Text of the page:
Image: The Stuff poster (1985
Podmass_In [Podmass](https://www.avclub.com/c/podmass),_ The A.V. Club _sifts through the ever-expanding world of podcasts and recommends the previous week’s best episodes. Have your own favorite? Let us know in the comments or at [podmass@avclub.com](mailto:podmass@avclub.com)._  

In Podmass, The A.V. Club sifts through the ever-expanding world of podcasts and recommends the previous week’s best episodes. Have your own favorite? Let us know in the comments or at podmass@avclub.com.


Friends At The Table
Spring In Hieron 00: What Came Before 

Advertisement

“Critical world-building, smart characterization, and fun interaction between good friends.” That’s what Friends At The Table promises, and week by week it delivers it in spades. While other actual play podcasts can get bogged down in game mechanics or just spend too much time goofing around, game master Austin Walker and his cast of players work hard to collaboratively construct imaginary worlds with rich, complex lore rivaling the fictional universes of George R.R. Martin and Ursula K. Le Guin. Needless to say, it can be an intimidating podcast to jump into. Luckily, it’s just recently wrapped up its augmented-reality space drama “Twilight Mirage” and has returned once more to the fantastical, crumbling world of Hieron. This three-and-a-half-hour prequel episode functions as a recap of all the things that happened during the group’s three previous Hieron campaigns and offers the best chance for new listeners to catch up with this ever-growing story. The high volume of names, places, and similarly named gods can feel a bit overwhelming, but by the end of the episode you’ll be anxious to hear what comes next for our band of heroes as the ominous “Heat And The Dark” descends on Hieron. [Dan Neilan]


Horny 4 Horror
Talkin Bout The Stuff (1985)!!!

Advertisement

Television commercials in horror movies hit on such an uncanny, disorienting, and darkly comedic nerve that it’s no wonder they’re often the most memorable scenes despite being the briefest. Audiences that appreciated Casper Kelly’s noodly contribution to Panos Cosmatos’ wild Mandy this year would do well to check out one of its spiritual predecessors, Larry Cohen’s The Stuff. The 1985 spooky satire bluntly parodies diet fad culture and corporate malfeasance, in large part via a series of spectacularly ’80s ads, which Horny 4 Horror’s hosts compare to the neon-lit anti-drug campaigns of the era. Since launching the podcast last fall, improvisers and horror-obsessives Adam McCabe, Betsy Sodaro, and Mano Agapion have allowed themselves a lot of latitude in their approach to an ongoing horror-comedy show, and their looseness with the format has given the series longevity without exhausting any one angle of the genre—like movie commentaries. This week, in their breakdown of Cohen’s cult hit, the general consensus among the hosts is a love of the grotesque practical effects, a revulsion to the lo-fi image of people eating goop, and support for Agapion’s idea to improve the dog scene: a fake paw shot, the surest of surefire comedic gold. [Dan Jakes]


Saturday Night Movie Sleepovers
Mary Shelley’s Frankenstein, 1994

Advertisement

This year marks the 200th anniversary of the first printing of Mary Shelley’s Frankenstein; Or, The Modern Prometheus. Arguably the first published science-fiction story, Shelley’s novel deftly combined Gothic and Romantic elements with horror, creating something wholly original. While the tale has been adapted to film countless times since Edison’s 1910 short, this week Dion Baia and J. Blake Fichera look back at Kenneth Branagh’s 1994 adaptation starring Robert De Niro. The second film in their monthlong Halloween celebration, Mary Shelley’s Frankenstein hits that nostalgic sweet spot for anyone who was a horror-loving teen in the ’90s. Saturday Night Movie Sleepovers remains one of the most listenable film podcasts thanks to the charms of its hosts: Always informative and entertaining and never pretentious, they go all the way back to the 19th century, exploring the life and times of Shelley. It’s fascinating to consider that Shelley was only a teenager when she wrote one of the world’s most enduring pieces of literature. Just as compelling is how her work would become a big, loud­, and critically panned Hollywood spectacle so many years later. [Mike Vanderbilt]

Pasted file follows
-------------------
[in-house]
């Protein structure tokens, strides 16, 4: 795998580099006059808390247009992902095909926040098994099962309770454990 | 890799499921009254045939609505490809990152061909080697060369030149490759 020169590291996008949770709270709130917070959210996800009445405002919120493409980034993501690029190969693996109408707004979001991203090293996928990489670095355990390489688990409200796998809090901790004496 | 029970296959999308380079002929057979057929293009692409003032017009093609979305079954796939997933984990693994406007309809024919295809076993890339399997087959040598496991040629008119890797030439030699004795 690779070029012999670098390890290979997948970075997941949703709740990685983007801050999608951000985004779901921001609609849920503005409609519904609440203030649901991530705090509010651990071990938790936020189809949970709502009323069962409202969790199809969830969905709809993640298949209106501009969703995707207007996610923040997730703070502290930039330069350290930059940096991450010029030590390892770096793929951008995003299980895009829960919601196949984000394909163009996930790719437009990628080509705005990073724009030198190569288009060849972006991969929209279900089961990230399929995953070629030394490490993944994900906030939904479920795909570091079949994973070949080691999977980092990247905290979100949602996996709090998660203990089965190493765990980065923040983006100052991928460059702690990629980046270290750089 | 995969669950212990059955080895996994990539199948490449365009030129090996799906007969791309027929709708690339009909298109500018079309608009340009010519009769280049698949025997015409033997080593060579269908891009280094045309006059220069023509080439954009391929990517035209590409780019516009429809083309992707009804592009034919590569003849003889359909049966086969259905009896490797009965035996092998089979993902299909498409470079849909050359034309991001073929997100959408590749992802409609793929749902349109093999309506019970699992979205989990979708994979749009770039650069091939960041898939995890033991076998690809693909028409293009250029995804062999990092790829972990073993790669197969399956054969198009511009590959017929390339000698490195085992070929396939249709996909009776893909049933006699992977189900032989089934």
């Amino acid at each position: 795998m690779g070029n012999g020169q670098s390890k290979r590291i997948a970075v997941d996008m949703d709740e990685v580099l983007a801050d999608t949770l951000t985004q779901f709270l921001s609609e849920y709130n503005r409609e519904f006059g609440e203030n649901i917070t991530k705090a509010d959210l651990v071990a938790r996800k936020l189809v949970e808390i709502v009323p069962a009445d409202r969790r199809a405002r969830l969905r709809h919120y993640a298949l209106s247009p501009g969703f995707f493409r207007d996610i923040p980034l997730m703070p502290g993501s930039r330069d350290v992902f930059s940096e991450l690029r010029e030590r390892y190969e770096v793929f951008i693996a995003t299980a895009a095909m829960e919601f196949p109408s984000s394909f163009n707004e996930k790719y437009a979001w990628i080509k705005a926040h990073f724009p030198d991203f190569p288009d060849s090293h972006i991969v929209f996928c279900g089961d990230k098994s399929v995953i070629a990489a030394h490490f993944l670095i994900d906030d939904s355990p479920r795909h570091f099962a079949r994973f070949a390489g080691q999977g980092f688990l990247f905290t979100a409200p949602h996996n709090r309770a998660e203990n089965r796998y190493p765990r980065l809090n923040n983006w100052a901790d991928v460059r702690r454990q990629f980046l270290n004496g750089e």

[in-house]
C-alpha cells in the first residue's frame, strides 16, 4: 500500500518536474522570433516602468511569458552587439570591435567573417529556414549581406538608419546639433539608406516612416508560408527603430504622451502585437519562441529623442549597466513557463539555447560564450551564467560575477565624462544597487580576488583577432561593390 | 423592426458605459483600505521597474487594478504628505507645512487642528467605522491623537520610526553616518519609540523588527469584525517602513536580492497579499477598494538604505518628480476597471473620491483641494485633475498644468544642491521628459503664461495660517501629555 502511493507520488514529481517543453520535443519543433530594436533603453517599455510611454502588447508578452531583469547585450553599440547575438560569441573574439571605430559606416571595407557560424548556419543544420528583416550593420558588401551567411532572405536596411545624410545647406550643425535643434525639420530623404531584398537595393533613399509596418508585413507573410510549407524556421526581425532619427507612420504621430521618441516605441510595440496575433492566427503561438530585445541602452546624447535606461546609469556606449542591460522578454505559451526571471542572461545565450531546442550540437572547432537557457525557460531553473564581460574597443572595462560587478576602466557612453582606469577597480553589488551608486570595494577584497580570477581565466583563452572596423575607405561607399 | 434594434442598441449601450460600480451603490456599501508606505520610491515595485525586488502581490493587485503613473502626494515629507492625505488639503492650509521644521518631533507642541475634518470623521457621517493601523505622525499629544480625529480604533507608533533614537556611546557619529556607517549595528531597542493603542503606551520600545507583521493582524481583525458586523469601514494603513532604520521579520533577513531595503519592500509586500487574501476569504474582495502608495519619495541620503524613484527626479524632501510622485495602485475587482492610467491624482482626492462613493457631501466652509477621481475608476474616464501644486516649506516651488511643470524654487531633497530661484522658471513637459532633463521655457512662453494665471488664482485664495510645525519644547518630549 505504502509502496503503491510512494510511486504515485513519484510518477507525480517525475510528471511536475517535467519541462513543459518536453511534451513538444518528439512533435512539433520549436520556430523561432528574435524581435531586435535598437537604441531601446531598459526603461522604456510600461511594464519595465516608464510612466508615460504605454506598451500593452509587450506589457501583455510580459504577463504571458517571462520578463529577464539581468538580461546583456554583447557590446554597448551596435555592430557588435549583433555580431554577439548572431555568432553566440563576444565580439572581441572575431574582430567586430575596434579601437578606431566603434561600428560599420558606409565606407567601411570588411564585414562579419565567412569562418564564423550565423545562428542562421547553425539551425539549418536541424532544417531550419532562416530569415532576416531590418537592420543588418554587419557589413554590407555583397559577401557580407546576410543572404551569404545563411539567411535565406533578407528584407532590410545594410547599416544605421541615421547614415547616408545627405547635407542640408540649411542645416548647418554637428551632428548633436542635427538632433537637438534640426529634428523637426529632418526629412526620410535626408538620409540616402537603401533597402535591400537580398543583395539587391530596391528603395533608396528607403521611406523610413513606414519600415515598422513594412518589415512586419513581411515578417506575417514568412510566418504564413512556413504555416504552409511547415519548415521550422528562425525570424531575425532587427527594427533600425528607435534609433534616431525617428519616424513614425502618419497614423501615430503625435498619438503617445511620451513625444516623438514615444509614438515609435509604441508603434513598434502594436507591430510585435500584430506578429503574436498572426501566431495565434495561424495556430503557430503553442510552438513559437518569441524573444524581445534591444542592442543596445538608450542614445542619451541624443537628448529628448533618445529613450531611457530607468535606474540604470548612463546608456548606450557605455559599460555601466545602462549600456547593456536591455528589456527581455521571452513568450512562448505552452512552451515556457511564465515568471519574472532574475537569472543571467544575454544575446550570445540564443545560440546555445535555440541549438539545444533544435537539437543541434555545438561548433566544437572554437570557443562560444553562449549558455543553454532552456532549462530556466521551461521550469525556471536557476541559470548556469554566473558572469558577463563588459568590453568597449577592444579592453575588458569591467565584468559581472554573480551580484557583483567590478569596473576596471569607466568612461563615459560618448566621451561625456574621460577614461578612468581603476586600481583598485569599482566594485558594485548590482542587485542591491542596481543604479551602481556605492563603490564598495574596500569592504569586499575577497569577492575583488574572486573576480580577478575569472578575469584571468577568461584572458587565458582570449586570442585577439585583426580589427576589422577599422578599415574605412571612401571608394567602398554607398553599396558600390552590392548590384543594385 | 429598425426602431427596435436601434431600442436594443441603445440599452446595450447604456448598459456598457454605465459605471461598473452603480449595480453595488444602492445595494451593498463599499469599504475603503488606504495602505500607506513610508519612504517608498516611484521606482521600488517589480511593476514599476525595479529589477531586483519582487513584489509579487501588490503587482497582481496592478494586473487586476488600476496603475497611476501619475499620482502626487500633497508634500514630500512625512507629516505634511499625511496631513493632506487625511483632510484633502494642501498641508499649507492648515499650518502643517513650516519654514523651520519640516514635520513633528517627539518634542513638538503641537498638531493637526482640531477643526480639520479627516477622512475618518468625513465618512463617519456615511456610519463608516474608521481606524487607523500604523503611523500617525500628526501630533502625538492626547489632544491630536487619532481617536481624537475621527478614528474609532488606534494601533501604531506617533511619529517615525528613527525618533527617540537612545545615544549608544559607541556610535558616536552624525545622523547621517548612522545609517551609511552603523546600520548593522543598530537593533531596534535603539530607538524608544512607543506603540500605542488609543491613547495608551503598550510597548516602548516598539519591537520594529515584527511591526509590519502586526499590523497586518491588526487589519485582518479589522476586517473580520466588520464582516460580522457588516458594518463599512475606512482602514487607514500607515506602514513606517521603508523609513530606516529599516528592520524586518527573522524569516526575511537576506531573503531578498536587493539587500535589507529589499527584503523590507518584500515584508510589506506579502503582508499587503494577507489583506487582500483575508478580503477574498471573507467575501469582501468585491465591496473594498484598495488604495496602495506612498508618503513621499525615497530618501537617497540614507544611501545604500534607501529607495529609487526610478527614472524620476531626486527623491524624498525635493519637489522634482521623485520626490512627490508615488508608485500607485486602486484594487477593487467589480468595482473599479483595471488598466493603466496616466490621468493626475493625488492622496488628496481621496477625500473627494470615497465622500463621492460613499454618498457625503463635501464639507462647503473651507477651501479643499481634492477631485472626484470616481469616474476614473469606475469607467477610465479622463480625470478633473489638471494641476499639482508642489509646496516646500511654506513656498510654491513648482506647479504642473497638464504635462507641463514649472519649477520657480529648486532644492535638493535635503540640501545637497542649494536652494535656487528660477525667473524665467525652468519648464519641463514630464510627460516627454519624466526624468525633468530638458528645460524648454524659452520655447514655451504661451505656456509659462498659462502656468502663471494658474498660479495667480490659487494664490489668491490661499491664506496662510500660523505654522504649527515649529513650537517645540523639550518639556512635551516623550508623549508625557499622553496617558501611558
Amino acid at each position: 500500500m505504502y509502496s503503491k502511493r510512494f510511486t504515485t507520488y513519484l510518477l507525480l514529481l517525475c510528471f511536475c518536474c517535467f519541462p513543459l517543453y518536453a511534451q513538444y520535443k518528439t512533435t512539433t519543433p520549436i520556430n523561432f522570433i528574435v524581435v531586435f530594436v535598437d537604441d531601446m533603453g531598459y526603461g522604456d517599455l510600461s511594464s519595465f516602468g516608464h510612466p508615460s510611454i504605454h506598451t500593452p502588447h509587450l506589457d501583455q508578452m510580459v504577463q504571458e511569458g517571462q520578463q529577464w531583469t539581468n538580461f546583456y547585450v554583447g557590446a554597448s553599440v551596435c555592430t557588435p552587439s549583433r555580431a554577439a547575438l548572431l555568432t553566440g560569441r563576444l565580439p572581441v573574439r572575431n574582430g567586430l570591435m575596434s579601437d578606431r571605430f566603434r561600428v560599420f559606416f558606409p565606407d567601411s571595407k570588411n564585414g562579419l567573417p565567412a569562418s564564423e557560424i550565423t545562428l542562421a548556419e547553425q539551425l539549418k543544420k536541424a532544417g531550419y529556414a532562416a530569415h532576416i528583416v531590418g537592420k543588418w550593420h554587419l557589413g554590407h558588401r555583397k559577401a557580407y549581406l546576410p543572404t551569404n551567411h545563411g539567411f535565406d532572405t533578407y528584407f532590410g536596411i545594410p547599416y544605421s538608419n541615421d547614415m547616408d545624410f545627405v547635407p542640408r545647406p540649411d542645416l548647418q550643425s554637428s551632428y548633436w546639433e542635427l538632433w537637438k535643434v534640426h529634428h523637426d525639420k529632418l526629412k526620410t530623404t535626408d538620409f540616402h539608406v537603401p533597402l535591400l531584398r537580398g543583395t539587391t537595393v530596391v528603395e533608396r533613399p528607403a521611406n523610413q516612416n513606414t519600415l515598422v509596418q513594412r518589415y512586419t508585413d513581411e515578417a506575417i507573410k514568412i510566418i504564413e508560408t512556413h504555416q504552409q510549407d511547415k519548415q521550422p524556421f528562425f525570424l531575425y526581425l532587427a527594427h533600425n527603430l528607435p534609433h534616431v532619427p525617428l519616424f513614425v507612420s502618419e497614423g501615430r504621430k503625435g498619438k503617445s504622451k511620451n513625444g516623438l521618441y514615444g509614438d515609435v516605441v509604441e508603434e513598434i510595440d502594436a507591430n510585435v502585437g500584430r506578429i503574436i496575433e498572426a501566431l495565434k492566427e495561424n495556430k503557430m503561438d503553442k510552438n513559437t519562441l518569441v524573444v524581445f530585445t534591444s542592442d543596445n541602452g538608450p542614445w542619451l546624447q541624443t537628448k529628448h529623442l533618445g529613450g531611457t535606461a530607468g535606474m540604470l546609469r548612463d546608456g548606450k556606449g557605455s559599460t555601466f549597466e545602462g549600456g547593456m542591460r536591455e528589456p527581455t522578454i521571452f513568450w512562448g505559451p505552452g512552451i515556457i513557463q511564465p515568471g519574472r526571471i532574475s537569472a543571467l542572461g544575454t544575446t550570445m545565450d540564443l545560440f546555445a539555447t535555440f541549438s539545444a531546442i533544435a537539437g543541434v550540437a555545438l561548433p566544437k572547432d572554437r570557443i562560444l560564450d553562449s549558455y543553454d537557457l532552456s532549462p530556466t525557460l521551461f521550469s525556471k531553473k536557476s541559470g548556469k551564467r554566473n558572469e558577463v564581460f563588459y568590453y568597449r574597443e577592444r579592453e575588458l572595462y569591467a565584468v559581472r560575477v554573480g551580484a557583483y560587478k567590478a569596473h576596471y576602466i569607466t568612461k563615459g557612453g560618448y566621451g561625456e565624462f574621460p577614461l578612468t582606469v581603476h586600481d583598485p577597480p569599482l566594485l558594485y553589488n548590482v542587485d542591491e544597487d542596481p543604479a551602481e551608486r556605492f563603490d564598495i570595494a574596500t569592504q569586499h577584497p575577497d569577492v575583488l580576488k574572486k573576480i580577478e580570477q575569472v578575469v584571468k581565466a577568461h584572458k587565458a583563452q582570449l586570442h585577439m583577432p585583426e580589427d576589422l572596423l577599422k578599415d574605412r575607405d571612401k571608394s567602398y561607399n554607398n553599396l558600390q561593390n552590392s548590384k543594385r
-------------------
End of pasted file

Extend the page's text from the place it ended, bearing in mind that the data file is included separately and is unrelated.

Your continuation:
Scored To Death
Alan Howarth Halloween Special—Part 2

Advertisement

Composer Alan Howarth first collaborated with John Carpenter on 1981’s Escape From New York, the beginning of a friendship and working relationship that would carry through the decade. The two went on to compose and perform memorable movie music together for Halloween II, Big Trouble In Little China, Prince Of Darkness, and They Live. On this week’s Scored To Death, host J. Blake Fichera explores Howarth’s work on Halloween 4: The Return Of Michael Myers; Halloween 5: The Revenge Of Michael Myers; and Halloween: The Curse Of Michael Myers, which of course were made without the involvement of the horror master. Scored To Death is always a treat for fans of movie music as its host is never afraid to get into the nitty-gritty of composition with his guests. Howarth details director Dwight Little’s hands-off approach on Return, the daunting task of reworking a classic movie theme, and the rock ’n’ roll edge achieved in Curse with guitars and pumped-up drums. Of particular interest to Carpenter aficionados will be Howarth’s stories of working with Carpenter’s band The Coupe De Villes on their limited release Waiting Out The ’80s. [Mike Vanderbilt]


Science Vs
Gentrification: What’s Really Happening?